A new constitutional court would be required to oversee the constitution and hold the state to account if it failed to comply with it. I would like to see an independent Scotland drawing on the experience of the setting up of the UK Supreme Court but also to look further afield to other countries experience, including the Constitutional Court of the new South Africa about which Albie Sachs has written so eloquently. We could also look to the experience of other small countries such as the Republic of Ireland where the Supreme Court has a proud record of standing up against church and state.

TheLawMap: Where do you stand in the Tory government's plan to repeal the Human Rights Act?
I am wholly opposed to the repeal of the HRA.  In my role as SNP Front Bench spokesperson on Justice and Home Affairs I will lead SNP opposition to repeal at Westminster and I am happy to work with other parties in this regard.

Even if the UK government do not go so far as to withdraw from the ECHR, repeal of the HRA or any weakening of the UK’s position on human rights would not only remove important protections for people within the UK but it would also seriously damage the UK’s reputation abroad and damage relations with the devolved governments. 

Although responsibility for the HRA lies with Westminster, the ECHR is written into the Scotland Act 1998, which established the Scottish Parliament and human rights are not in themselves a reserved matter.  If one looks to the precise terms of the Scotland Act, and, in particular, section 29(2), para 1(2)(f) of part 1 of Schedule 4 and Schedule 5 one can readily see that that this is so.  Therefore, in order to repeal or replace the HRA, the UK government would be bound, in terms of the Sewel Convention, to seek the consent of the Scottish Parliament.  Such consent would be withheld as a majority of MSPs support the HRA.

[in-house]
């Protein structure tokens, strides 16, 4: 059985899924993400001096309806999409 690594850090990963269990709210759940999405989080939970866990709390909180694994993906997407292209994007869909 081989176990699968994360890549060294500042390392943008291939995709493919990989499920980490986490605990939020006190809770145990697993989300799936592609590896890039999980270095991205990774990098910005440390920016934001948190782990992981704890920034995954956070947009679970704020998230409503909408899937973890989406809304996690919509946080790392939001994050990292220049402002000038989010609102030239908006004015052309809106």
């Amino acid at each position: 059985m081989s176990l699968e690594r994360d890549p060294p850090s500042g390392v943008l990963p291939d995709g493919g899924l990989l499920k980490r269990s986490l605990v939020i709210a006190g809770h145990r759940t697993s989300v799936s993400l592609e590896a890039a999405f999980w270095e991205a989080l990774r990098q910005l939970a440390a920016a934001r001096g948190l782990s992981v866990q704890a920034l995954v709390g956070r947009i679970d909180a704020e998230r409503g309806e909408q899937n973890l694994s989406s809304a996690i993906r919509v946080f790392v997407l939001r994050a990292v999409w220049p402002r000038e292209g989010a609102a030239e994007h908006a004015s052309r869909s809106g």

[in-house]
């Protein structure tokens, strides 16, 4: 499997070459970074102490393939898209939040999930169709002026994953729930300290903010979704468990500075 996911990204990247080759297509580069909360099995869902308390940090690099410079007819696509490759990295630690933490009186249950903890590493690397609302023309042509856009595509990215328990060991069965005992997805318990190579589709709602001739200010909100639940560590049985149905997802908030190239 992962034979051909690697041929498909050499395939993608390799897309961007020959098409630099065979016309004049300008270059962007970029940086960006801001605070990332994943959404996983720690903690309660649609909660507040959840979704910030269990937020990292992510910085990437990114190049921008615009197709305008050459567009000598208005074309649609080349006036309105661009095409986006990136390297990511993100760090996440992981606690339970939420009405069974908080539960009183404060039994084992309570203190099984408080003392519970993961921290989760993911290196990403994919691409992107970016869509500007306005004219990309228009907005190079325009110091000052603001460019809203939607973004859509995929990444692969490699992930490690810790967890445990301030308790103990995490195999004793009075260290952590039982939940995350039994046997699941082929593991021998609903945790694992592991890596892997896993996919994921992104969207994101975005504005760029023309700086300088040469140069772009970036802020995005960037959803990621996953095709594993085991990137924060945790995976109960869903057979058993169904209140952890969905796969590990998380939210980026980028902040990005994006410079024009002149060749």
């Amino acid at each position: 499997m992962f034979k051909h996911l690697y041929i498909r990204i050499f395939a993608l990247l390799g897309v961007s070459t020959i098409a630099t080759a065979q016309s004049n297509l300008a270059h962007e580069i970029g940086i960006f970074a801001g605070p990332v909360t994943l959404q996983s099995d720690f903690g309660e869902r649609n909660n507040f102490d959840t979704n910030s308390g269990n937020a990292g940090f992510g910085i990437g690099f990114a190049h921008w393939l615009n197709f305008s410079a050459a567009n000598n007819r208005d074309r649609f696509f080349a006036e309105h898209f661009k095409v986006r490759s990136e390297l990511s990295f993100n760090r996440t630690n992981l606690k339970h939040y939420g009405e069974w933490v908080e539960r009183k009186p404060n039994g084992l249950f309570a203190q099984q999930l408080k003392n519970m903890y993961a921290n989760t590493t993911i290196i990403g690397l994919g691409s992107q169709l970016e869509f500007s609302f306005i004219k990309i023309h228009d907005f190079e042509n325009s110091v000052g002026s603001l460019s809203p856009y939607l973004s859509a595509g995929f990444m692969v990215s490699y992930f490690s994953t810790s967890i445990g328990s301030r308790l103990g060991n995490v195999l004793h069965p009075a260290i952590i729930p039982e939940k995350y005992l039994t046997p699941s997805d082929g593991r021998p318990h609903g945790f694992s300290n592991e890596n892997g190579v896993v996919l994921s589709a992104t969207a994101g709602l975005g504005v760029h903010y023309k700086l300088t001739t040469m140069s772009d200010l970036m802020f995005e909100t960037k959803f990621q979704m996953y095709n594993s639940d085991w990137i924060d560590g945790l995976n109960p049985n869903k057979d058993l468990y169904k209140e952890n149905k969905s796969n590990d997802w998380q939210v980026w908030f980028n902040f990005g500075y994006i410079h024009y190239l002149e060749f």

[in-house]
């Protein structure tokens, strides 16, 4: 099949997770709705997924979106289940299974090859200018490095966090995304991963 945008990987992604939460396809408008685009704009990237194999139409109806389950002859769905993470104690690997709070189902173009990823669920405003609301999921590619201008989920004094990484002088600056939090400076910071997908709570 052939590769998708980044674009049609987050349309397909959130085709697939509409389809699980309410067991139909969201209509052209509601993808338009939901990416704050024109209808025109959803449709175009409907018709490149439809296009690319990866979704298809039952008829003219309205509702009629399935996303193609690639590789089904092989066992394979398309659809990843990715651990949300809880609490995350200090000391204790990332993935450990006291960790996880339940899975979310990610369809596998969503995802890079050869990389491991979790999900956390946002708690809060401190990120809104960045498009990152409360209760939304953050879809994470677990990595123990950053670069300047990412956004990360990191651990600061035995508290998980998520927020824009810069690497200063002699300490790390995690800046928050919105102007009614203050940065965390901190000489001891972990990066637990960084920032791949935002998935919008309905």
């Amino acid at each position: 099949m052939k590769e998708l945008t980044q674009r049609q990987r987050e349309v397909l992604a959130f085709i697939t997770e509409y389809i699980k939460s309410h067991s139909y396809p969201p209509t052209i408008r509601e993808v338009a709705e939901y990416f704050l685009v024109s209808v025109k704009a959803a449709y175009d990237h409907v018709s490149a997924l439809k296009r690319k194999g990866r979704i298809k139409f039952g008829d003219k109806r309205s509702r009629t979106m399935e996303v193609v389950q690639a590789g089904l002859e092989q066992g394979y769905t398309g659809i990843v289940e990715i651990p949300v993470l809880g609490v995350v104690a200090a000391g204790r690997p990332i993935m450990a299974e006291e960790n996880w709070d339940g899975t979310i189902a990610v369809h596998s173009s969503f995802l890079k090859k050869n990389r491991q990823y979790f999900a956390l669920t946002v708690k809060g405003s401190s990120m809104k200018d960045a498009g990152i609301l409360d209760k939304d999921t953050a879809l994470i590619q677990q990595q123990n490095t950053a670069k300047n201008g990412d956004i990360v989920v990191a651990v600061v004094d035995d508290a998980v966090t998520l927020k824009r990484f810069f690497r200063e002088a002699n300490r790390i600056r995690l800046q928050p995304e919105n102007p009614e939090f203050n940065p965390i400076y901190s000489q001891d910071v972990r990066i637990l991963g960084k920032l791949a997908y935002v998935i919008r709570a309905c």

However, we might not get to that stage because there is good reason to think that there is a cross-party majority in the House of Commons in favour of retaining the HRA.   So repeal of the HRA is not inevitable and independence supporting lawyers, along with the Scottish government and SNP MPs, will work with anyone and everyone to achieve the retention of the HRA; including other political parties, the other devolved governments and organisations such as Liberty, Amnesty International, Justice and the Scottish Human Rights Commission, as well as wider civic society. As an SNP MP, I am committed to the party policy set out recently by our First Minister that we will not do a deal with the UK government to preserve human rights protections for Scotland only but instead will fight to retain them for the whole of the UK.

Amnesty International has urged us to challenge the language and negativity that sometimes surrounds the Human Rights debate and I support that call.  We need to challenge the rhetoric that human rights unfairly protect criminals and terrorists.  Instead, we should emphasise the importance of due process, whilst also spreading the message that the people who have benefited from the human rights protection afforded by the HRA include some of the most vulnerable and, indeed, deserving, people in our society. For example, disabled people affected by welfare reform and also the families of military personnel killed on active service because the MOD supplied them with outdated equipment.

I used my maiden speech in the House of Commons to address these themes and I am taking every opportunity inside and out with the House of Commons to further advance these arguments.

TheLawMap: Corroboration has been a key part of Scottish Criminal Justice for centuries.  In April 2015, the then Scottish Justice Secretary announced that plans to abolish corroboration would be put on hold for at least a year. Where do you stand on this issue?